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InfiRay Unique: a thermal advantage worth paying for?

Mat Manning takes the InfiRay Unique thermal spotter out on his rounds to examine the role of hi-tech optics in airgun pest control

Airgunning with InfiRay Unique thermal spotter

InfiRay Unique UH50

Manufacturer: InfiRay

Price as reviewed: £3,000

Testing the InfiRay Unique

A lot of modern electronic gadgets, especially thermal and infrared optics, can bring a huge boost to results when carrying out pest control with airguns. If you can afford them I think it makes sense to use them, especially if you are being paid to do an effective job or want to hang on to a shooting permission that a farmer may well pass on to someone else if you fail to make a worthwhile impression on the unwelcome guests.

For the above reasons, I almost always use a digital night-vision scope when tackling rats and rabbits after dark. I also frequently use thermal spotters for nocturnal pest control but, until recently, I hadn’t used them much by daylight. That could change, though, as they could have a valuable role to play in the control of grey squirrels.

Airgunning with InfiRay Unique thermal spotter

Mat steadies himself for a shot after clocking the heat signature of a squirrel up in the shadows

Wild food

I recently wrote about the fact that the feeding stations I usually employ to draw grey squirrels down from their leafy hiding places had lost their appeal. It appeared that a heavy crop of beechmast was more of a lure than my peanuts and, although I managed to nail a few squirrels around the beeches, it was hard work spotting them up in the early autumn foliage.

The beechmast season is now almost over, but the feast it provided has been replaced by ripening acorns, which are still outranking my offerings. Strolling among the oaks with my airgun has enabled me to keep the cull ticking over but the leafy cover is still very dense, and bags are small because I simply can’t see the squirrels up in the trees.

With the beech mast crop replaced by acorns the squirrels still have a rich natural food source.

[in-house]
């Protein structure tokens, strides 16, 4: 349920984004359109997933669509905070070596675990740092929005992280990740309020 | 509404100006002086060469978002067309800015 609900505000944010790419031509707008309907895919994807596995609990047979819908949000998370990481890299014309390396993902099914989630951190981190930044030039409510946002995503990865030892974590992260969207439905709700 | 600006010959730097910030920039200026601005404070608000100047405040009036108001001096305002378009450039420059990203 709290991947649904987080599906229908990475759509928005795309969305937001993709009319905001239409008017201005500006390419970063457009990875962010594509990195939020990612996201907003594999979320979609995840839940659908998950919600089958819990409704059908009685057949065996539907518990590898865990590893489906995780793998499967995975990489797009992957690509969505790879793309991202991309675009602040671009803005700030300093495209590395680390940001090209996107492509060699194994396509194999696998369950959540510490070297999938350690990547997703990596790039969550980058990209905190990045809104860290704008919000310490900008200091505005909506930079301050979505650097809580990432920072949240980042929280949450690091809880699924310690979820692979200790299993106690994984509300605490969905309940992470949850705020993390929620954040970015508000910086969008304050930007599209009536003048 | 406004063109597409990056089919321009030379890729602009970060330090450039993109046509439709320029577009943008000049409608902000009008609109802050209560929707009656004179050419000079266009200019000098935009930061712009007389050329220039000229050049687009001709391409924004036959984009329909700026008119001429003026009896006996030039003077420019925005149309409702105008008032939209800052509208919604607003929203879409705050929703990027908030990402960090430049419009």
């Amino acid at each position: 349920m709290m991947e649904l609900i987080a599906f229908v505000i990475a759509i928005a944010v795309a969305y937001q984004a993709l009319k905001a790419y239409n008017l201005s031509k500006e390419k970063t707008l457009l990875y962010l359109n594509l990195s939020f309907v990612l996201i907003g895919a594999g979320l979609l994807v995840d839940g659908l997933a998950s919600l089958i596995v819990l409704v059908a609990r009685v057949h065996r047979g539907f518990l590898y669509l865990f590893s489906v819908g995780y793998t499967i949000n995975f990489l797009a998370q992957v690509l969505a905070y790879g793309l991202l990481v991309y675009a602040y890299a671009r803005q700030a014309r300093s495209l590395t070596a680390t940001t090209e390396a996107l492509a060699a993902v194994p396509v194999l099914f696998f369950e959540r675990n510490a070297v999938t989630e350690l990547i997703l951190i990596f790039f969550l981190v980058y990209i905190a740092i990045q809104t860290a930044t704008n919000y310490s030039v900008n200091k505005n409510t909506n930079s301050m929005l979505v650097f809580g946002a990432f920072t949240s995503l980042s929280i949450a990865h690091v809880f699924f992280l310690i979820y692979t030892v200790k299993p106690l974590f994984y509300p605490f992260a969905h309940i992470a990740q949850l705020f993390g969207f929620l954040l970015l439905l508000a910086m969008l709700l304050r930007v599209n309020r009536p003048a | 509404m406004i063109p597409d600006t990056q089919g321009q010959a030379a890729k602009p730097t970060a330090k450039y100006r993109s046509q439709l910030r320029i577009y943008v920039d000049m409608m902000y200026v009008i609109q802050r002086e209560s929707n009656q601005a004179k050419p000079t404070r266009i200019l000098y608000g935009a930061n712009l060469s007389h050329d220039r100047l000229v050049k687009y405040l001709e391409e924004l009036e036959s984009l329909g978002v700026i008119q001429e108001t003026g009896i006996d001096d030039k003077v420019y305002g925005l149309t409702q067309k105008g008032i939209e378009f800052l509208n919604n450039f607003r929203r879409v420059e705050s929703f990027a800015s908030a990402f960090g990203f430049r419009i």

Frustrated by my meagre results, my thoughts turned to a thermal spotter that Highland Outdoors had sent me to try out. The InfiRay Unique UH50 is a seriously good piece of kit, and so it should be for £2,999.99. Features include InfiRay’s OEM 12μm detector, a 1440×1080 HD amoled display and 50Hz frame rate, making for very clear viewing on the few occasions that I have used it for after-dark rat and rabbit shooting, and I also imagine it would be an extremely useful tool for anyone tasked with fox control.

That’s all well and good, but I was suddenly more interested in how it might fare against squirrels in daylight. So, the next time I ventured into the woods in pursuit of bushy-tailed bark-strippers, it was with the InfiRay Unique swinging from my neck. It was late afternoon on what had been the first chilly day of the year, and I hoped that the conditions might enable me to spot the heat signatures of unsuspecting squirrels before they had a chance to clock me and scarper.

Sure enough, staring up into the treetops revealed little more than leaves, leaves and more leaves to the naked eye, but the view through the thermal spotter was quite a revelation. The first few scans didn’t reveal any squirrels, but I saw plenty of small birds that I hadn’t previously noticed.

I made my way on through the woods, stopping from time to time so I could scour the trees around me for any sign of my quarry. Even on a relatively cool day, there was still enough heat in the leaves and branches to create misleading images through the spotter, but I eventually found what I was looking for: the clear glowing outline of a grey squirrel going about its business.

squirrel hunting

The squirrels were hard to see up in the shady canopy of the oak trees